Puerto Rico devastated by hurricanes, colonial exploitation, and Trump’s racism

 

We condemn the racist response of the Trump administration to the desperate situation in Puerto Rico. What we are seeing there is nothing less than a physical and moral apocalypse.

The devastation wrought in Puerto Rico by Hurricane Maria on Sept. 20 was intensified because it followed so closely the damage caused by Hurricane Irma two weeks earlier. Irma created dangerous flooding and infrastructure damage.

Then Maria, the most powerful storm to strike Puerto Rico in 90 years, left dozens of people dead; destroyed thousands of homes and other structures; caused flooding from 6 to 15 feet in places; knocked out the island’s power grid and most communication networks; wiped out a year’s worth of agricultural production; and caused billions of dollars in insured losses.

At least 55% of the population (by U.S. military estimate) lack clean water. Hospitals are without power—witnesses have described one hospital in which all Intensive Care Unit patients died. Basics like baby food are lacking or in short supply.

‘SOMETHING CLOSE TO A GENOCIDE’

In the words of San Juan’s Mayor Carmen Yulin Cruz, “I am begging anyone that can hear us to save us from dying. If anybody out there is listening to us, we are dying. And you are killing us with the inefficiency and bureaucracy. If we don’t solve the logistics, we are going to see something close to a genocide.”

But Trump’s initial response to Maria has been characteristic of his hate-filled regime. First he has been slow to send needed aid, mobilizing many less rescue workers than has been done in response to previous disasters. The depravity at the core of his racist regime couldn’t have been expressed more clearly.

This is a public spectacle conducted largely for the benefit of Trump’s racist support base. A public exercise in the collective humiliation of millions of human beings. When Puerto Ricans rightfully objected, this inhuman creature dared to accuse them of “wanting everything to be done for them.”

This was and is racist mass murder.

CAPITALISM: TRUMPISM’S POISON ROOT

Trump also starkly expressed the logic of capitalism when speaking of Puerto Rico to the National Association of Manufacturers. There he hissed, “Ultimately, the government of Puerto Rico will have to work with us to determine how this massive rebuilding effort—it will end up being one of the biggest ever—will be funded and organized, and what we will do with the tremendous amount of existing debt already on the island.”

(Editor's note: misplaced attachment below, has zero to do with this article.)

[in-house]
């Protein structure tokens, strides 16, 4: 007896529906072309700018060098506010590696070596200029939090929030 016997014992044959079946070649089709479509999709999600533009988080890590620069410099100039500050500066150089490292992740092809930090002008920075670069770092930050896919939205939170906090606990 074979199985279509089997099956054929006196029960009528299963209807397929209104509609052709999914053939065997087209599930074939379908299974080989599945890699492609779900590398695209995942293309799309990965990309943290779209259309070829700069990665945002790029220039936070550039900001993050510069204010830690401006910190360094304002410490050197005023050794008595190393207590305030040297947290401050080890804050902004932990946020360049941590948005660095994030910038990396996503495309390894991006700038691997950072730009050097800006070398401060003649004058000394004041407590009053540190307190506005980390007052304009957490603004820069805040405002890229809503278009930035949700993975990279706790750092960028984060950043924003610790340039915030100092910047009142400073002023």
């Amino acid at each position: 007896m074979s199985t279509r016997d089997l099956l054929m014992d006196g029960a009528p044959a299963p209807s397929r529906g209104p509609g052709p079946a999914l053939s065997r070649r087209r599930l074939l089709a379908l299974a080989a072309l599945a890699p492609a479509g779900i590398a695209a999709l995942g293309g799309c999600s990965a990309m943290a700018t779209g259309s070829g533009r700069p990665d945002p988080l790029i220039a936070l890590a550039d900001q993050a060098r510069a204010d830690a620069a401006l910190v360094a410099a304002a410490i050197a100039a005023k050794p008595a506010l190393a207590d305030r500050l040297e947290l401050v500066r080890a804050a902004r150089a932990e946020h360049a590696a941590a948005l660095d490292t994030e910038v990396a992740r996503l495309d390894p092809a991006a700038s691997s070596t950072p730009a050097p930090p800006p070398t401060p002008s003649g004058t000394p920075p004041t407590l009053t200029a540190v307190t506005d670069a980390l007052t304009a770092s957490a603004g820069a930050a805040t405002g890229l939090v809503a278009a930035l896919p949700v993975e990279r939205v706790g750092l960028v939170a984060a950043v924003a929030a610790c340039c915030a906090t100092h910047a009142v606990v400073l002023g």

This multi-billion dollar debt is the result, in large measure, of over a century of U.S. colonial exploitation. U.S. landlords seized the lands of peasant farmers and turned agriculture into a sugar-cane monoculture, driving the jibaros to the cities. The people became producers of cheap manufactured goods for U.S. companies—U.S. businesses in Puerto Rico were allowed exemption from minimum wage laws, and efforts to lower the minimum wage continue today.

In Capital Karl Marx writes of the “great part that the public debt…played in the capitalization of wealth and the expropriation of the masses.” This is exactly what Trump is threatening, the leveraging of Puerto Rico’s debt to introduce a brutal new round of primitive capitalist accumulation. It is parallel to and depends on his racist and bigoted ideology.

What a ruling class monster like Trump understands all too well is that only if racism and bigotry are common currency can capitalist crisis and environmental collapse be weaponized to his class advantage. Then sectors of the working class and the poor can be demonized, degraded, denied protection—left to the elements—murdered—as others are mobilized as attack dogs.

This is not only Trump’s plan for one devastated island, it is his plan for the entire crisis-ridden world. It is his capitalist “philosophy.” The essence of Trumpism is germinating further apocalypses, up to and including imperialist world war. It must be met and destroyed both as an idea and as the racist reality which has poisoned U.S. society from its founding.

Gerry Emmett, for the Resident Editorial Board of News and Letters Committees
September 30, 2017

Leave a Reply

Your email address will not be published. Required fields are marked *